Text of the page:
New bus cameras aim to capture violators

By installing additional cameras on the bus fleet, Souderton hopes to reduce the number of cars that drive past stopped buses. This initiative has already shown success in other parts of the country.

To increase student safety, Souderton Area School District is equipping buses with external cameras that will go live in April, aiming to prevent drivers from illegally passing stopped buses. 

BusPatrol is a company that partners with school districts to improve bus safety technology. 

Assistant superintendent Christopher Hey said that BusParol installs cameras on the side of school buses. The cameras will catch cars driving past while the bus is stopped. 

According to director of Business Affairs Michael Taylor, the footage is “uploaded automatically to BusPatrol’s servers.” 

The school district isn’t required to review this footage because it is reviewed by artificial intelligence. 

“There’s artificial intelligence that identifies a violation. Then, it gets to the local police department for the police department to say yes or no to issue the citation,” Taylor said. 

Taylor said that the citation will be mailed to the registered owner of the vehicle, resulting in a $300 fine. 

Hey said the goal of the program is to increase student safety. 

“It’s not a ‘gotcha’ thing,” Hey said. “If the one outcome of this is that people are more aware of buses and they’re stopping more frequently, that’s great.”

According to BusPatrol, pilot programs conducted across the U.S. and Canada show violations occurring “between 1.6-3.8 times per bus per day.”

Senior Chris Pham said that over the last four years, he has seen cars pass stopped buses about “half a dozen times.”

Taylor said that he expects to see fewer violations locally compared to national numbers.

“But even with the lower number, it’s still a lot,” Taylor said. “I’d say one violation is one too many, right?”

Transportation Services Inc. General Manager Scott Brandis said that currently, if a violation occurs, bus drivers try to write down the offender’s license plate number. 

“I’d say probably close to 90% of the time, the driver can’t get the license number of the car,” Brandis said. “They can’t turn around that quick and get it, so this should help a lot.”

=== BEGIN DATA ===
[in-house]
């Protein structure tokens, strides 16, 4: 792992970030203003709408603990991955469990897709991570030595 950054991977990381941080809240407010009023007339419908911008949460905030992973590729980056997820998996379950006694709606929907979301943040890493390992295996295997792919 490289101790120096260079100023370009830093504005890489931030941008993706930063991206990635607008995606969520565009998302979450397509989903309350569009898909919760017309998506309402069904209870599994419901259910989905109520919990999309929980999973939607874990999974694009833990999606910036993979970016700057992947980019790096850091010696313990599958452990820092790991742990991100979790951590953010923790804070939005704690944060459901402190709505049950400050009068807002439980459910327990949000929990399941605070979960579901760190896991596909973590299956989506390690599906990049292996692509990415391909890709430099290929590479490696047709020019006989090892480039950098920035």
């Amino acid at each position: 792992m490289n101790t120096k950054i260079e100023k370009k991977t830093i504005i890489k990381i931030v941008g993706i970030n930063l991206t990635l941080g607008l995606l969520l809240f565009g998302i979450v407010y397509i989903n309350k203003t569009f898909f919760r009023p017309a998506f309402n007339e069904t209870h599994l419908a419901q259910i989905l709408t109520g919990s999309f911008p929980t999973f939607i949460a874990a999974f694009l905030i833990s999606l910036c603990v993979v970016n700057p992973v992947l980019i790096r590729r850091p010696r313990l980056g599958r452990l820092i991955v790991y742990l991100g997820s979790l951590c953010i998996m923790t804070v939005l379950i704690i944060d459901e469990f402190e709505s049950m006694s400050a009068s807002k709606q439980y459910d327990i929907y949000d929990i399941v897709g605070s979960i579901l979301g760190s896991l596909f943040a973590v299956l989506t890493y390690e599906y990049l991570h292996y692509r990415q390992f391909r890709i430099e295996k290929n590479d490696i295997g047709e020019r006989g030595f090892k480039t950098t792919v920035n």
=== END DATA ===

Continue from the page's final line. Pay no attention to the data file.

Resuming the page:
Pham said that he thinks the BusPatrol program is “smart” because when he sees violations occur, there are “no repercussions.”

Taylor said that people who have to pay the $300 fine will be unlikely to do it again. 

“We’re not looking at it as a revenue generator,” Taylor said. “It’s really a public awareness campaign, but also teaching corrective behavior to people who happen to run it.”

Taylor said that the $300 is a civil fine, not a traffic fine, so points will not be added to the violator’s driving record. 

According to Taylor, of the $300, $25 goes to the local police department, $25 goes to the state to fund safety grants and the remaining $250 is split between BusPatrol and the school district. 

Most of the district’s share will be used to pay off the cost of the technology over the course of the five-year contract with BusPatrol. 

“If there’s excess fees, the district could get a little extra money, but it’s basically to offset the cost of the equipment,” Taylor said. 

According to Taylor, the extra money would likely be used for “additional safety,” but the district will need to see how much revenue comes in before making budgeting decisions. 

Hey said that other school districts, including Quakertown, Spring-Ford and North Penn, are also working with BusPatrol. 

According to Taylor, schools in Maryland have been through the five-year agreement and renewed their contracts. 

“You’re hoping you’re reducing the violations, but they showed after five years, they cut the numbers in half, but that still is enough to fund the program,” Taylor said.